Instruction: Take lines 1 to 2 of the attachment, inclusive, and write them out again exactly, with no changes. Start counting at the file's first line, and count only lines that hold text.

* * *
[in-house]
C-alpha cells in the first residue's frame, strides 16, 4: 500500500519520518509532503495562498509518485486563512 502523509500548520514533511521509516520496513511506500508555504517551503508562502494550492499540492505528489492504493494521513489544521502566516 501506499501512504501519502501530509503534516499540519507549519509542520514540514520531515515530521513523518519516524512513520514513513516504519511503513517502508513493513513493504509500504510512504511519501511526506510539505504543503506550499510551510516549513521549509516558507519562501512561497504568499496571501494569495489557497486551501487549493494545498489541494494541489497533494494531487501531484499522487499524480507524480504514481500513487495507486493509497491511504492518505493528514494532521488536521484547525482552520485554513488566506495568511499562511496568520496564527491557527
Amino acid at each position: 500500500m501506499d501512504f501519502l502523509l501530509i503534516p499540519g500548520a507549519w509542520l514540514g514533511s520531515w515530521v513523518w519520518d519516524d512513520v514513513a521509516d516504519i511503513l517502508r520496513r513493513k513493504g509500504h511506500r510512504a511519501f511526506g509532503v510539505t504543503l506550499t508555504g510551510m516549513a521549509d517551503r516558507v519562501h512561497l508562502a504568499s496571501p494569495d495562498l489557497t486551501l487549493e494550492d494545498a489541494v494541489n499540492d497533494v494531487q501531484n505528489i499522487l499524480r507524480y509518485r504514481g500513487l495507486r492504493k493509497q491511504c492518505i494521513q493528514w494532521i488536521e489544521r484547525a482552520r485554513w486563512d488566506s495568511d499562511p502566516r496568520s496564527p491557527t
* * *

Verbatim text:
[in-house]
C-alpha cells in the first residue's frame, strides 16, 4: 500500500519520518509532503495562498509518485486563512 502523509500548520514533511521509516520496513511506500508555504517551503508562502494550492499540492505528489492504493494521513489544521502566516 501506499501512504501519502501530509503534516499540519507549519509542520514540514520531515515530521513523518519516524512513520514513513516504519511503513517502508513493513513493504509500504510512504511519501511526506510539505504543503506550499510551510516549513521549509516558507519562501512561497504568499496571501494569495489557497486551501487549493494545498489541494494541489497533494494531487501531484499522487499524480507524480504514481500513487495507486493509497491511504492518505493528514494532521488536521484547525482552520485554513488566506495568511499562511496568520496564527491557527